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GDPR Applicability to U.S. Merchants, Processors and Acquirers

2 Jan

The EU General Data Privacy Regulation (GDPR) was adopted in 2016 and went into effect on May 25, 2018. The GDPR is a framework regulation that is designed to provide a uniform regime to protect the privacy of an individual of the European Union (“data subject”) whose personal data is collected, stored, or processed.   

At first glance, there would seem to be no need for a merchant, processor, or acquirer operating in the United States to worry about the GDPR.  But the GDPR provides for extra-territorial jurisdiction beyond the EU. There can be significant obligations and penalties imposed on U.S. entities which fail to fully comply with the GDPR if they collect, store, or process personal data of a data subject.  

The GDPR is extremely broad in scope.  Accepting or processing payments may be classified as the collection and processing of personal data under the GDPR. As such, any company involved in processing payments from consumers should take steps to determine whether they or any of their business partners are collecting, storing, or processing personal information of a data subject. 

The good news is that in order for the GDPR to apply to a U.S. entity, there must be an intent to market to an EU resident.

In-person transactions occurring in the U.S. that involve EU residents visiting the U.S. are unlikely to involve the GDPR. However, the application of the GDPR to online activity can be much more treacherous. For example, if a merchant sells goods or services online and markets to residents of the EU (as opposed to merely allowing purchases from residents of the EU), then the GDPR is likely to apply. Similarly, if a merchant maintains a website in the language of an EU country, it is more likely that the GDPR could apply to those online commerce activities. And, since the merchant could be collecting personal data of a data subject, all of participants in the chain that process or assist with processing a payment transaction could be unintentionally subject to the GDPR.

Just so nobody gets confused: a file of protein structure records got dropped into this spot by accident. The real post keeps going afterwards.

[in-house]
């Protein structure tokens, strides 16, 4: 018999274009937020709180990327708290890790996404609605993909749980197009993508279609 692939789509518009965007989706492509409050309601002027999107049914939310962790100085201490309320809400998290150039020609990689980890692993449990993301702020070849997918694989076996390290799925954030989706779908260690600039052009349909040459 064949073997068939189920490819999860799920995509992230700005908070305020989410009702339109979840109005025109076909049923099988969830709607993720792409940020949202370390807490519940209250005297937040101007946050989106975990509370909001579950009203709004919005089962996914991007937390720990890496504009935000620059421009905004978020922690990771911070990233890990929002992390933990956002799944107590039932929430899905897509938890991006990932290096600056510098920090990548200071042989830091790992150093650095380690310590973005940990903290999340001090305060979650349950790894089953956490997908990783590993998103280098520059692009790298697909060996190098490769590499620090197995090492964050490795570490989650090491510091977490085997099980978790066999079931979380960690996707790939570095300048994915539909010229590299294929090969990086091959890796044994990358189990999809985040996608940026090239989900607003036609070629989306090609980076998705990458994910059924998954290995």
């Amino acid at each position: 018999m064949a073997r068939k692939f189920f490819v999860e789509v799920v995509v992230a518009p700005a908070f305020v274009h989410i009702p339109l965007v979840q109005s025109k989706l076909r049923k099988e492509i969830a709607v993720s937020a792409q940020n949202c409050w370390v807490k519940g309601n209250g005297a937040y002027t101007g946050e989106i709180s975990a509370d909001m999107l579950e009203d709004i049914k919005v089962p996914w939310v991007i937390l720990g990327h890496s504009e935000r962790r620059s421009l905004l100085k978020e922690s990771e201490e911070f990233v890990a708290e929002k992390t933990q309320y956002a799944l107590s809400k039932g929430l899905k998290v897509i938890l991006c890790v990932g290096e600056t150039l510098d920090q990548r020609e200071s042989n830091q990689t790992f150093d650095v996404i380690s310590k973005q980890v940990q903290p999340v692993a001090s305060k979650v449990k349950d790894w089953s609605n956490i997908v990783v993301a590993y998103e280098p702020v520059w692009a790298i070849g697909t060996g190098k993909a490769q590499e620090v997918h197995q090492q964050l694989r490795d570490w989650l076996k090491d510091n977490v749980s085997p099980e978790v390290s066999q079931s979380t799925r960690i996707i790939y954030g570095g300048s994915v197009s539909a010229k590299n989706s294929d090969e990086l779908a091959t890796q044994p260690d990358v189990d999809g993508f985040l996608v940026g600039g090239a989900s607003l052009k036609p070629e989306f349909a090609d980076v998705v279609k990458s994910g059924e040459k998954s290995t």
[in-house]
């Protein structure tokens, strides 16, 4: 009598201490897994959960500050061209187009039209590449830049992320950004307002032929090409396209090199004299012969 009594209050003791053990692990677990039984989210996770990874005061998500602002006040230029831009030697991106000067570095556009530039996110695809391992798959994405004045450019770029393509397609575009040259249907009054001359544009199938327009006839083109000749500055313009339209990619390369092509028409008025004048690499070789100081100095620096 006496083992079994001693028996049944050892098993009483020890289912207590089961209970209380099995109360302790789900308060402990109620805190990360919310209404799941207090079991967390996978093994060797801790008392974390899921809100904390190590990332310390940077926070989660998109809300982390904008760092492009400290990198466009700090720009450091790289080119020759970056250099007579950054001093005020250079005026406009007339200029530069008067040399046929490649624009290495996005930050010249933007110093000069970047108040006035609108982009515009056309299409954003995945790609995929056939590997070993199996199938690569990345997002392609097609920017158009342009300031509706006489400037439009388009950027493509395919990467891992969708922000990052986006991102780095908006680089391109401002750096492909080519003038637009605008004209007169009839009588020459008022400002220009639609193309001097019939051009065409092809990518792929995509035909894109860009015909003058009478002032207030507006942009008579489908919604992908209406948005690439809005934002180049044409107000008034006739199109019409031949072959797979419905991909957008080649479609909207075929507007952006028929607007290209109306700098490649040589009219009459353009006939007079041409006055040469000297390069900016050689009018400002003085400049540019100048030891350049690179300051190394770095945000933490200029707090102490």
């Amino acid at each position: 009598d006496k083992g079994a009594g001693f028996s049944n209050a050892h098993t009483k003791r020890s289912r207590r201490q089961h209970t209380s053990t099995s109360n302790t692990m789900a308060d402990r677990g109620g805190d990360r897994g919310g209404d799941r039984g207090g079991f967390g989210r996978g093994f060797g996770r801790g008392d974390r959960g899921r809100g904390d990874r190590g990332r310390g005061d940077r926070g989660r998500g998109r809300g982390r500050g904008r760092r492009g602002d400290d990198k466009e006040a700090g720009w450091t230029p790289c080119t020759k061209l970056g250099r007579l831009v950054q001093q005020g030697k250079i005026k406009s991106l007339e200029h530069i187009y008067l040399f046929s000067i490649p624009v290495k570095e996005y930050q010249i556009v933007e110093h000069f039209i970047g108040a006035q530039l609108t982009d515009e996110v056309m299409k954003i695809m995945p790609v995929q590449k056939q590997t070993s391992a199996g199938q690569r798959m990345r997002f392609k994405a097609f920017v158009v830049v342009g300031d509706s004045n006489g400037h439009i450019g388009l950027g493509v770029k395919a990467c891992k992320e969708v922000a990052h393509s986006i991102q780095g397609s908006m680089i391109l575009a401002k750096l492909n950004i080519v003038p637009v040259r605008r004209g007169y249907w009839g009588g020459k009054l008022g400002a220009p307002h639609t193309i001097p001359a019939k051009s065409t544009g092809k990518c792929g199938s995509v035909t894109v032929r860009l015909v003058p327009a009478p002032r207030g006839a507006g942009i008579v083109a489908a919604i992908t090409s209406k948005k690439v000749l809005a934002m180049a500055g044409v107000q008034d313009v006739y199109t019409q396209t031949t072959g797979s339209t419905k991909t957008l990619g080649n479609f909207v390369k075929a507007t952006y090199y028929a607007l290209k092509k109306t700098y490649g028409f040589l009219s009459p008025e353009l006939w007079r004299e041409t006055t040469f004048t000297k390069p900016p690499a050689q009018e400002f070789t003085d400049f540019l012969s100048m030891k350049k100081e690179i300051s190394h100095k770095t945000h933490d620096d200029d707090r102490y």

So, what are some important questions to pose regarding your operations?

If you are a merchant:

  • Do you market to countries in the EU?
    • Do you maintain your website in alternate languages?
    • Do you accept currencies such as the Euro for purchases?
    • Do you allow EU residents to participate in your loyalty and awards programs?

If you are a processor or acquirer:

  • Do you monitor the online activities of your merchants?  If so, do any of your merchants answer “yes” to the above questions?
    • Have you updated your merchant agreements to address GDPR concerns?

Merchants answering “yes” to any of the questions above should seek legal guidance to determine if and to what extent the GDPR may apply to them.

Processors or acquirers that do not monitor the online activities of merchants or that have not updated merchant agreements would be well advised to consult with knowledgeable counsel to ensure that they are not unintentionally subject to the GDPR through the activities of their merchant portfolios.

–Holli Targan, Nicole Meisner, and Daniel Unger,
Attorneys, Jaffe, Raitt, Heuer & Weiss, P.C.

The above is intended as general information only and should not be construed as legal advice or as creating or soliciting an attorney-client relationship. You should consult your attorney for guidance with respect to any particular issue or legal inquiry.

Holli Targan

Attorney & Partner

The California Consumer Privacy Act

15 Oct